Whenever I sat at Joseph and Mary’s dinner table, Mary showed a great deal of interest in my work. In between her frequent forays away from the dining room table to get this or that food item, or to issue instructions to a servant, or whatever, she would sit at the table across from me and ask questions.
“So, have you found anything interesting?” which is a standard question to which the answer was always “no” … we do not want to give people the idea that they should head out into the bush with a shovel. “So, what to the Pygmies think of your research.” And so on.
I remember that during our second dinner, the fourth or fifth question was this:
“So, since Radiocarbon dating has been proved to not work, how do we really know that the earth is billions of years old?”
Well, that was not one of the standard questions paleoanthropologists like me usually hear, but it is a standard question often asked by creationists. And since Mary and Joseph were pretty hard core and traditional Christians, I could have guessed that they would also be creationists.
So I answered the question and the conversation moved on.
At the next dinner, six weeks or so later, there was more chatter, and more questions, and then one of those creationist questions popped up. I think it was about Piltdown.
“Since Piltdown was a total forgery, how do we know that all the other fossils are not also forgeries?”
I do not know how many times I had dinner with Joseph and Mary. Once or twice each time I stayed at their mission house, in their guest room for rent, and I probably stayed there four times over two years. So there were about five or six dinners. And for all of then but the first, which is when Mary found out that I studied Human Evolution, there were questions like this.
The last time I stayed in their house, things were different. Grinker and I had come into town, I think with a third colleague, and we could not stay at Bwana Ndege’s home (the inn was full, as it were) so we were assigned to the Mission. However, Joseph and Mary were gone. Their stint in the field was over and they were now back in the US, with their kids, probably not ever to return to Zaire again. Or at least not to this mission station. Such is the way of the missionaries; Other than the catholics, who may well stay for an entire life in one spot, the Evangelical missionaries were rotated in and out at various time scales ranging from weeks to a couple of years. Joseph and Mary had stayed a relatively long time as it was.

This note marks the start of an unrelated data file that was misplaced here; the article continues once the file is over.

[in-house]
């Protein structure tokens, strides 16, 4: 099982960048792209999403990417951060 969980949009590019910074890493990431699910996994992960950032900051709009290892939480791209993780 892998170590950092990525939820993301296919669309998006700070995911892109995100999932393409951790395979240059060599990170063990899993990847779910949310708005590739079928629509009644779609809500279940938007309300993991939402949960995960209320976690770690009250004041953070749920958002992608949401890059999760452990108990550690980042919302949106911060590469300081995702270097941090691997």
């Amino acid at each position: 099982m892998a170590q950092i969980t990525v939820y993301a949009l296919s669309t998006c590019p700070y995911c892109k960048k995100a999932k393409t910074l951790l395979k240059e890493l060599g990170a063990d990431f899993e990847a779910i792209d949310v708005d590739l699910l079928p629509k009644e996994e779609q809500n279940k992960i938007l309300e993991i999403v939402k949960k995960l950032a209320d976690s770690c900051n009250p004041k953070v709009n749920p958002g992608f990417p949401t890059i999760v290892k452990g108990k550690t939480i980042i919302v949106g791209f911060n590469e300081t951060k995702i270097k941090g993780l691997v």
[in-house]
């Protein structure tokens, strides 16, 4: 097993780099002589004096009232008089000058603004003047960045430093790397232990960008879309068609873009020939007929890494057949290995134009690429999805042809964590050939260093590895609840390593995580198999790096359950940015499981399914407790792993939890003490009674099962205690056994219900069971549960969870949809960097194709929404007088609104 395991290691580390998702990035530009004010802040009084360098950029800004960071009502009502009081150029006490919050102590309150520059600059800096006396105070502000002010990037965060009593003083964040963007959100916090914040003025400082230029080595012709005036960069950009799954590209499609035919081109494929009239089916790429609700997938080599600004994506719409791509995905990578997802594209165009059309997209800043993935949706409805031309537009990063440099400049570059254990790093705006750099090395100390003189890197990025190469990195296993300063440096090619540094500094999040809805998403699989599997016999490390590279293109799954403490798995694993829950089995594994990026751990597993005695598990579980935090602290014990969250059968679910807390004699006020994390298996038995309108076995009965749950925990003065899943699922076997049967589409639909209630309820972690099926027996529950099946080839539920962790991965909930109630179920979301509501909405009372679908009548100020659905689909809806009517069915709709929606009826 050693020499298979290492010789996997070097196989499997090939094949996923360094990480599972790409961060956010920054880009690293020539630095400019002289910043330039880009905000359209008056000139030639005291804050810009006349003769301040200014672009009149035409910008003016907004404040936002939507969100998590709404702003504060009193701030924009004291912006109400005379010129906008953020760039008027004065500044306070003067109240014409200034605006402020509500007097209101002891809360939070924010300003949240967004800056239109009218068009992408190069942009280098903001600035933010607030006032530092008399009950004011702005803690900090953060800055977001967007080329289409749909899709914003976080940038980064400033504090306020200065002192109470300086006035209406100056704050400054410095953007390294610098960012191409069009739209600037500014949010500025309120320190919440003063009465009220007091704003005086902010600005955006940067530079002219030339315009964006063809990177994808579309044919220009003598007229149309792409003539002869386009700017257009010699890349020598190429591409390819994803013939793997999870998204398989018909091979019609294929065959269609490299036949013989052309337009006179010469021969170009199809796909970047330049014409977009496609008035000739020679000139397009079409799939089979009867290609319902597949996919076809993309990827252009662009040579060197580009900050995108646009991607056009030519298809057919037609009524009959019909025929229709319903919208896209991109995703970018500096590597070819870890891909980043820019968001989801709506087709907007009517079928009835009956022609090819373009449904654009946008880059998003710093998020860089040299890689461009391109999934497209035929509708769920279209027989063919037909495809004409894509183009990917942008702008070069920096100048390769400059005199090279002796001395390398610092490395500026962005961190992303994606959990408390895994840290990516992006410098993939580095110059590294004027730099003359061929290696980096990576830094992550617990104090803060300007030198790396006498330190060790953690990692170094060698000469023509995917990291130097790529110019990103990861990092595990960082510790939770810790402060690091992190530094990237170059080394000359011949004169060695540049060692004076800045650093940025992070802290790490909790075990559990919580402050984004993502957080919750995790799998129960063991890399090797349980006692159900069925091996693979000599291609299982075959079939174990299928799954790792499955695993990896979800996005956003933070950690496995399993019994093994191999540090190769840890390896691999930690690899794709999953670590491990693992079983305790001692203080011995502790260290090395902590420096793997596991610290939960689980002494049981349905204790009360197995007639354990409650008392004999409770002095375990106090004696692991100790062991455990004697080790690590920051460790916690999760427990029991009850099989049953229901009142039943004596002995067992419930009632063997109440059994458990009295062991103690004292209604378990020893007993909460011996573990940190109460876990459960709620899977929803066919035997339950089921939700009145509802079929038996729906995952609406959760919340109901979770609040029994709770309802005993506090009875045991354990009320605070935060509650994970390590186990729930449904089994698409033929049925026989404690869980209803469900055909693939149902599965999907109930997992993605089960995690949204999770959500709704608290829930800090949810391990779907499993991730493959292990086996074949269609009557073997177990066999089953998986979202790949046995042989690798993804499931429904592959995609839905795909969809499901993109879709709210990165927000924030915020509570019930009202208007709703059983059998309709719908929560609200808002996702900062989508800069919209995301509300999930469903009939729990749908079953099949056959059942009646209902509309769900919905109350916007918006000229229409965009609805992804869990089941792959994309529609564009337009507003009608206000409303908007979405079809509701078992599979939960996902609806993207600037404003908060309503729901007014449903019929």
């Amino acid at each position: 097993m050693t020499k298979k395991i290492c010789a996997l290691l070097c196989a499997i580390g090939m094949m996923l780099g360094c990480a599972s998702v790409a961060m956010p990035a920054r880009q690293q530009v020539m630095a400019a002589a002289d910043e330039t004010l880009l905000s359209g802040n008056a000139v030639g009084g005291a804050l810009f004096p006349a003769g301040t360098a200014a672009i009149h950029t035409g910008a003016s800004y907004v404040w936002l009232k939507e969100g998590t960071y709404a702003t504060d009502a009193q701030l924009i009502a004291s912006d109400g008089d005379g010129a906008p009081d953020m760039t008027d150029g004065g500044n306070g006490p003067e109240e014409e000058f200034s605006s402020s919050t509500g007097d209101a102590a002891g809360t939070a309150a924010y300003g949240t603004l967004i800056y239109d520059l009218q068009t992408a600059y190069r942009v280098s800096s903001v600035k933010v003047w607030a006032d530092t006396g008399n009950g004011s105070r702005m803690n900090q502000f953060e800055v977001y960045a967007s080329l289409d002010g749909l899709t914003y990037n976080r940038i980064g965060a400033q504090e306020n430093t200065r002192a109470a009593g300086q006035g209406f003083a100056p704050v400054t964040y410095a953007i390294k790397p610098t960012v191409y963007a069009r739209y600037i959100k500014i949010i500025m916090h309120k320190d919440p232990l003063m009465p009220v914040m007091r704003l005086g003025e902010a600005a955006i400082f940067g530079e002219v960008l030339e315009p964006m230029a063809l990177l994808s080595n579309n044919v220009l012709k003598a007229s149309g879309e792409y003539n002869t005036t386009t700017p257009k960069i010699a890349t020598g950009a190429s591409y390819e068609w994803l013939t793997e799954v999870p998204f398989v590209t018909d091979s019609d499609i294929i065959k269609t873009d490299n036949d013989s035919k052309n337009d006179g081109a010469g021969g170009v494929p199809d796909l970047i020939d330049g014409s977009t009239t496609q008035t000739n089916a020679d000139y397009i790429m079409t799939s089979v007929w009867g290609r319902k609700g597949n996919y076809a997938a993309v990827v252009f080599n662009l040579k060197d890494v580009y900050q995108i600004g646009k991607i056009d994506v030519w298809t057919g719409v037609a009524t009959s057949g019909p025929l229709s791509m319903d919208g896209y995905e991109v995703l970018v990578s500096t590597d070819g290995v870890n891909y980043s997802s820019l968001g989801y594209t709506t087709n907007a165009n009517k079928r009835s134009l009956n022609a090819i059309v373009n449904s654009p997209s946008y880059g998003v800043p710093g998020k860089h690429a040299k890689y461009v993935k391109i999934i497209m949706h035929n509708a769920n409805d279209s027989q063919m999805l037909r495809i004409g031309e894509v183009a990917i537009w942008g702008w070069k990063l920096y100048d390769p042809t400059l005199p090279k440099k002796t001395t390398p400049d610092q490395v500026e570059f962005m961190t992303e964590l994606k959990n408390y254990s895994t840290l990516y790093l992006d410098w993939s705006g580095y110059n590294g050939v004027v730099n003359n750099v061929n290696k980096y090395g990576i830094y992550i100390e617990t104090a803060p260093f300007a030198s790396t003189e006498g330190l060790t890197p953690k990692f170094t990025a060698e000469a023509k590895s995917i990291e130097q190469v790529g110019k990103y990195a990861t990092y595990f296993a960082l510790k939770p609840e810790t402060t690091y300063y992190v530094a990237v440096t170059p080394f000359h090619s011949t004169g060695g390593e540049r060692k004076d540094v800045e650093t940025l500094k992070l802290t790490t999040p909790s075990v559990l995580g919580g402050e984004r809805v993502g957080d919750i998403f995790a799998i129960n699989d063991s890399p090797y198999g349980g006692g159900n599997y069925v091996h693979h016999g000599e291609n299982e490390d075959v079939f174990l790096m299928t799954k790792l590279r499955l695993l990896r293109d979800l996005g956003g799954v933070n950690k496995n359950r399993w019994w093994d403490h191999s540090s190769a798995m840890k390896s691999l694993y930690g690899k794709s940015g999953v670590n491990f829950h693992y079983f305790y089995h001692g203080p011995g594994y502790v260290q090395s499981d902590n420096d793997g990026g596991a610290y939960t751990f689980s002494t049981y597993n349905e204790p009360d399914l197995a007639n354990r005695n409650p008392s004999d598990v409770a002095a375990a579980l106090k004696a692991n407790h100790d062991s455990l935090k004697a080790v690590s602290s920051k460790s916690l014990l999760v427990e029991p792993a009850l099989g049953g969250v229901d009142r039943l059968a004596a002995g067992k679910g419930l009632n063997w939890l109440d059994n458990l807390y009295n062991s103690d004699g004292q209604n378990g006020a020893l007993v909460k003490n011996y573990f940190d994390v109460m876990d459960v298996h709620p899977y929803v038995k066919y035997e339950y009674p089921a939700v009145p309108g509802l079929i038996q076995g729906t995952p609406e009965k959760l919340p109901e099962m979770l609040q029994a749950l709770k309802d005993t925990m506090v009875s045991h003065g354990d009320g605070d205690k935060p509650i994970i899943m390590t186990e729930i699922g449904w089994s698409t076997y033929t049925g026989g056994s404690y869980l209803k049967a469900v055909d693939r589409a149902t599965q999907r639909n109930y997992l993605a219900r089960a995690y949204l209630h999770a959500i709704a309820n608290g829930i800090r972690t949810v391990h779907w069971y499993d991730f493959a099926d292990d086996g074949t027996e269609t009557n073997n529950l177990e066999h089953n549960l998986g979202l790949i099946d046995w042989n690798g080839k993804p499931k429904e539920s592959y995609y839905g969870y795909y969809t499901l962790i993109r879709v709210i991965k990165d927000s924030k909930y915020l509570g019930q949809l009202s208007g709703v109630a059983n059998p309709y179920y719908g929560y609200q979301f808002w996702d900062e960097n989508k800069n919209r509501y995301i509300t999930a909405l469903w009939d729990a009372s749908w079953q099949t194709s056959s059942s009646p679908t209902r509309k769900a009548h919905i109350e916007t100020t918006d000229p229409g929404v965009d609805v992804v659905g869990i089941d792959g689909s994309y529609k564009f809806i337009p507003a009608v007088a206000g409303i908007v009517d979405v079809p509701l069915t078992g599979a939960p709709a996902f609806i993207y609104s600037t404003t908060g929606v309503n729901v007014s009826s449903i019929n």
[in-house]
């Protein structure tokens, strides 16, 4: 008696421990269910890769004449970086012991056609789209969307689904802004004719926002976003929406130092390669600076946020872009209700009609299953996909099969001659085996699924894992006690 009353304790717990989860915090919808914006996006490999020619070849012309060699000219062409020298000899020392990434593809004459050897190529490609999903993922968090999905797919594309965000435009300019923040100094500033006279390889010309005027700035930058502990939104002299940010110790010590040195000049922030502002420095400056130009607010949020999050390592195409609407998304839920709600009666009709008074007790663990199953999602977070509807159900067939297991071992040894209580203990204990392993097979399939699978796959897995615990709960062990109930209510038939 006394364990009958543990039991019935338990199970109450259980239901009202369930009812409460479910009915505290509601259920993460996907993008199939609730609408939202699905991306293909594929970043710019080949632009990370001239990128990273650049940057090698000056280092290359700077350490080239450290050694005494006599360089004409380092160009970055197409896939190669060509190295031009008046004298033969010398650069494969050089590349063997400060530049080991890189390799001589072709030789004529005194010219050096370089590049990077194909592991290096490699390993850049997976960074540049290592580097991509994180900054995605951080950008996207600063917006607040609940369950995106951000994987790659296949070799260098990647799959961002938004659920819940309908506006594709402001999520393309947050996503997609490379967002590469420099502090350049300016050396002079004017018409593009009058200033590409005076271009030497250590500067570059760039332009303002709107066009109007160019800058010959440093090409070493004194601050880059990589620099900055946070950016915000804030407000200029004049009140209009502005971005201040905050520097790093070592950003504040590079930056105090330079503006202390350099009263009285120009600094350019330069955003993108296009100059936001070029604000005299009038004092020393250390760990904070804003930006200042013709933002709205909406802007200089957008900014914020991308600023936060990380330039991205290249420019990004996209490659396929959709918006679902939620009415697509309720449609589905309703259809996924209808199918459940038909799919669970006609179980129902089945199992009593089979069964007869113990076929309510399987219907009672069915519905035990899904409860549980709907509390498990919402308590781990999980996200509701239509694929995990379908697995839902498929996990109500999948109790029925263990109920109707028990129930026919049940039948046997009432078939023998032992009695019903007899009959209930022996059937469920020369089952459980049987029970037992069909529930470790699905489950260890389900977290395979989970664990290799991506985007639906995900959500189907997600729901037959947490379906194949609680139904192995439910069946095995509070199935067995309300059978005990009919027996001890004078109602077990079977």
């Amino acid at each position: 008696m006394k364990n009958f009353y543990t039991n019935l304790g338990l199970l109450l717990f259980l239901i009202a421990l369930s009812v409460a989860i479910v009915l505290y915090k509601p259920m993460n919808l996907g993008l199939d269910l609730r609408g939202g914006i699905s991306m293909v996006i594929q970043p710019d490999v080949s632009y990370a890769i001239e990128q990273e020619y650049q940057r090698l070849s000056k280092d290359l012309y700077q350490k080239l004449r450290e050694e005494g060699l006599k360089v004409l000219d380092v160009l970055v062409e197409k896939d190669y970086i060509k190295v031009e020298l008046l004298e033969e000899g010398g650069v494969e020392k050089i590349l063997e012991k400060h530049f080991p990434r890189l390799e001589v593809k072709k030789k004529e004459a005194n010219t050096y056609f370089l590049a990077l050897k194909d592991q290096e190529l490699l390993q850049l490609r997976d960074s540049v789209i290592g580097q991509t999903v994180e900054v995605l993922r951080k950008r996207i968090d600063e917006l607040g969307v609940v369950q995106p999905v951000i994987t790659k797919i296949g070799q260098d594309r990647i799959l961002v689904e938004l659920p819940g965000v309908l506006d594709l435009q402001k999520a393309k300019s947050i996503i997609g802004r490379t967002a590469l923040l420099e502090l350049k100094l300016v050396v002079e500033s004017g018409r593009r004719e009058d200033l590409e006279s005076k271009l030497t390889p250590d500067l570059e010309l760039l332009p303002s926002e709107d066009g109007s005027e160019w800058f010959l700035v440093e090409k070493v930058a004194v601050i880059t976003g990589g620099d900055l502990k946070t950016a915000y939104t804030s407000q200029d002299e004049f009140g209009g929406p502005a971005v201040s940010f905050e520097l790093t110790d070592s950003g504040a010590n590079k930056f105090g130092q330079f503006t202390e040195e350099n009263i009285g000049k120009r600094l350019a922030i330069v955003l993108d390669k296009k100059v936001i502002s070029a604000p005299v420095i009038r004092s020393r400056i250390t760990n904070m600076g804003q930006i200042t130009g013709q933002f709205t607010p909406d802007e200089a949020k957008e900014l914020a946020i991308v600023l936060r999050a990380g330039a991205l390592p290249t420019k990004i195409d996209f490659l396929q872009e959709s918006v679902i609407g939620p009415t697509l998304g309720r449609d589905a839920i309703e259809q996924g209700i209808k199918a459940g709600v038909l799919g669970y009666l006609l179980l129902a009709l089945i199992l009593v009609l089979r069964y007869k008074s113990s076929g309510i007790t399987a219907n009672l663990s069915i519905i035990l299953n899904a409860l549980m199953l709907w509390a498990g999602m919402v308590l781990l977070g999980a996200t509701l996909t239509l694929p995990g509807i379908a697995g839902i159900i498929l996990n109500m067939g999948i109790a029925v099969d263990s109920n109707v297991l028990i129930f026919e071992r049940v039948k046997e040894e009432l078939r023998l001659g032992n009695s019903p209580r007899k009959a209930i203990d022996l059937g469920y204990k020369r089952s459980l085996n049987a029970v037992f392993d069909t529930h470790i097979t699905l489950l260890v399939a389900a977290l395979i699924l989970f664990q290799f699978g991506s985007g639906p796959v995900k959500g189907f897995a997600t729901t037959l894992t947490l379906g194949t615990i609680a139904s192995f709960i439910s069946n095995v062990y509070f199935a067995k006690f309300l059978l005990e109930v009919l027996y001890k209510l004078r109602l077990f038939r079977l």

In fact, no one had been assigned to replace them at this particular station, so we were sent over to Andre’s place first. Andre, who really had little to do with the missions other than the fact that he was a neighbor and, through his retail store, supplied them with goods, was holding the key to the mission house. So we got the key from Andre and went over to the house to fend for ourselves.
Naturally, we had to poke around a bit. We needed to find bedding, pillows, to check out the plumbing to see if the water was on, and so on. The house was mostly deserted, with most of the furniture with which we were familiar removed, and virtually no evidence of Joseph and Mary themselves remained. All personal items were gone.
But there was one room in the back of the house that was of interest. I had noticed Mary frequently going in and out of this room on our visits. I assumed there was some basic household materiel stored there, or something, because she would go in there often enough, even during dinner. So, curious, I went and had a look.
It was a small bedroom converted to a library. There was a modest set of shelves about one third with books. Most were Readers’ Digest anthologies and that sort of thing, there were bibles in various languages, and some language learning textbooks specific to the region.
Then, there was this other book. This was a well worn, dog-eared volume sitting on a shelf more or less by itself, just below my eye level. It has numerous bits of paper sticking out of it, being used as bookmarks.
And the title was: “How to talk to evolutionists.”